Making hi-vis clothing compulsory for cyclists does not reduce number of crashes, study finds

No evidence for reduction in number or frequency of crashes

(Image credit: Cycling Weekly/IPC)

You might think of hi-vis clothing as a good way to improve your visibility and make you safer on the road, but a recent study has found that wearing such bright clothing has no impact on reducing the number of crashes involving cyclists.

A study by a psychologist at the University of Bologna, and published in the March edition of the Journal of Transport & Health, looked at legislation making hi-vis clothing mandatory for cyclists and compared this with accident statistics over a 15 year period between 2001 and 2015.

The findings by professor Gabriele Prati were conclusive, with his study finding "the implementation of legislation imposing high-visibility clothing for cyclist did not influence the number of bicycles involved in road crashes as well as its proportion in the total vehicles involved in road crashes."

>>> What is the evidence that wearing hi-vis clothing makes you a safer cyclist?

The study also found that there was no impact on the number of crashes whether you looked at the period immediately after the legislation was introduced, or in the longer term.

This is the latest in a number of studies to cast doubt on the idea that making cyclists wear hi-vis clothing has an impact on making cyclists safer, even if there is more evidence that wearing hi-vis or reflective clothing makes cyclists more visible to drivers.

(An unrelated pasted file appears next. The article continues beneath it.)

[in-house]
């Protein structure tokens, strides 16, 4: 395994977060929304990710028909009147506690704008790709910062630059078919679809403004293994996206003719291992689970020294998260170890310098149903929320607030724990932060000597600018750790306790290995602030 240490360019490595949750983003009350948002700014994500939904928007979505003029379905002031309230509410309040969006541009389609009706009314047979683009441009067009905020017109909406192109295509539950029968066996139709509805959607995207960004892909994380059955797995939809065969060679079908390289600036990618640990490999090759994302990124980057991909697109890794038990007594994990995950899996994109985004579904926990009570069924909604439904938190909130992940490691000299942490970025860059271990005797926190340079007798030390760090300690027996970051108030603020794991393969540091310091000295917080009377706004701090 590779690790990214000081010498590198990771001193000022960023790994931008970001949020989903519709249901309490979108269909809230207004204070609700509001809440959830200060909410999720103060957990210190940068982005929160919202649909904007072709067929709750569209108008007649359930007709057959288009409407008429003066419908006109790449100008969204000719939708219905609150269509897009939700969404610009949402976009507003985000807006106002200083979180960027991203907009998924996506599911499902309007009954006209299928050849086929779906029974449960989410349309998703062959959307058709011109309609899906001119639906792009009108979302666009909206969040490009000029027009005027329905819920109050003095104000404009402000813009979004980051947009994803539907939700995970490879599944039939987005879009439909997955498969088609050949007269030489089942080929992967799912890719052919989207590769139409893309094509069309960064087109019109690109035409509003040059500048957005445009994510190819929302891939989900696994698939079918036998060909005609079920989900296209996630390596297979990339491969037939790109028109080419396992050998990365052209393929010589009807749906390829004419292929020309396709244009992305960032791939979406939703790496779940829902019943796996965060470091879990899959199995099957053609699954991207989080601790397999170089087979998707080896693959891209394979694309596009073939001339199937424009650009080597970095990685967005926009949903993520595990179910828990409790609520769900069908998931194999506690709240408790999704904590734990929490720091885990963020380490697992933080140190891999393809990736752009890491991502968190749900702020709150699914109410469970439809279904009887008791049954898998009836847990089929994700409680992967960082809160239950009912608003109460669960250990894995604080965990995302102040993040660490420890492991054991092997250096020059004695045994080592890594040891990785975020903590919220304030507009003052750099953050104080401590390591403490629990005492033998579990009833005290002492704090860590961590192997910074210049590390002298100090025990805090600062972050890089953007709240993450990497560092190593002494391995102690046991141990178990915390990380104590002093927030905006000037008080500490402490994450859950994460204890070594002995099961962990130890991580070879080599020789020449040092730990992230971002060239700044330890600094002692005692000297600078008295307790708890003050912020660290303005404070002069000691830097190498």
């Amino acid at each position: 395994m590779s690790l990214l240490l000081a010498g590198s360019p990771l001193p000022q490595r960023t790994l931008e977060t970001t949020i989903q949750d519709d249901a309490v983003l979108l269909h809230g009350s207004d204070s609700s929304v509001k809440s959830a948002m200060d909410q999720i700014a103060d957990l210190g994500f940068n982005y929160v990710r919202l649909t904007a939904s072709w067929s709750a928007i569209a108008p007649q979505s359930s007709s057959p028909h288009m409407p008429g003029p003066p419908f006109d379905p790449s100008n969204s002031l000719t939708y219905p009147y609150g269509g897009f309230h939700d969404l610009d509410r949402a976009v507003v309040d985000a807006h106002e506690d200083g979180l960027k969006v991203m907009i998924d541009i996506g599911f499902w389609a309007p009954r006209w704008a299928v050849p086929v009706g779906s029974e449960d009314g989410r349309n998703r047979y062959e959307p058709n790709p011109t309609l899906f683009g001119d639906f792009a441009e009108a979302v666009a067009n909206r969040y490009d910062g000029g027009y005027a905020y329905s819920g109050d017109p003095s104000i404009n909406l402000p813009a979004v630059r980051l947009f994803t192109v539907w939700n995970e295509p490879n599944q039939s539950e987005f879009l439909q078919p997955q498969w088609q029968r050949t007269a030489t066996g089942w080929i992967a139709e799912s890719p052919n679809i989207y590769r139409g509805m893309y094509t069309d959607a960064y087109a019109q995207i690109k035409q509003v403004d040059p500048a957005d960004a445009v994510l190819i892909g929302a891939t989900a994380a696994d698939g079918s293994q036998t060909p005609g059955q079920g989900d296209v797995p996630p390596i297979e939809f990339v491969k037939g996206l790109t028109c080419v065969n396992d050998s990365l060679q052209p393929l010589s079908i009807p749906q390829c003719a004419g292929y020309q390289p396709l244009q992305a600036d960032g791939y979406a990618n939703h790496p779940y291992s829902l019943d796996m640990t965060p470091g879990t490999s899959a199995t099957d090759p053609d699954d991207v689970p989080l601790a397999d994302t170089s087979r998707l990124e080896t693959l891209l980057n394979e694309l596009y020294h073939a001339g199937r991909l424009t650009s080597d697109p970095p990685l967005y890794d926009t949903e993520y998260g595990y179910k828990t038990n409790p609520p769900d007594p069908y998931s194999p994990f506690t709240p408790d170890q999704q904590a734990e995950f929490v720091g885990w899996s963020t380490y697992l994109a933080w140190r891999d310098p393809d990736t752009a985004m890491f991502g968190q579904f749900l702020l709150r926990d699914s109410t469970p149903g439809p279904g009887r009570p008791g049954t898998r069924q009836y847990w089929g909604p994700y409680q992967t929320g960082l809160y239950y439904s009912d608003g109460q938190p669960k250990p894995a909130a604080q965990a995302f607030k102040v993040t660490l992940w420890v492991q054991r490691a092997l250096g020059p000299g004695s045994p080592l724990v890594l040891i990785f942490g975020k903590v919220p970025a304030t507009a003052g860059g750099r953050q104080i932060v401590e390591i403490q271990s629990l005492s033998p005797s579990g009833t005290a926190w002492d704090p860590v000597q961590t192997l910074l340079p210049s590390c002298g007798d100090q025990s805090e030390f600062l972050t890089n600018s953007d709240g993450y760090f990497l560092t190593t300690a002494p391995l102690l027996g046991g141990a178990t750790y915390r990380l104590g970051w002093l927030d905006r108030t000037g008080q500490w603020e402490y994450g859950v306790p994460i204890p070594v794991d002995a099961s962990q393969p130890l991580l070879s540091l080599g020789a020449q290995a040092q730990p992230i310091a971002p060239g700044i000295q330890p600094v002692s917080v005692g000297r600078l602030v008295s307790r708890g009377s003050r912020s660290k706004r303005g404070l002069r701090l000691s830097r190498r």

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"The research suggests that it may help drivers to spot pedestrians and cyclists more readily," said Cherry Allan, campaigns and policy coordinator at British organisation Cycling UK.

"But there was no evidence by how much and it was impossible to say whether that made them safer, as spotting them was one thing and driving safely around them another."

>>> Daytime running lights: should you be using them?

However there is greater evidence that cyclists using lights, even during the daytime, can help to reduce the number of collisions, with a 2013 Danish study finding that riders using flashing lights during the daytime were 47 per cent less likely to be involved in collisions with vehicles.

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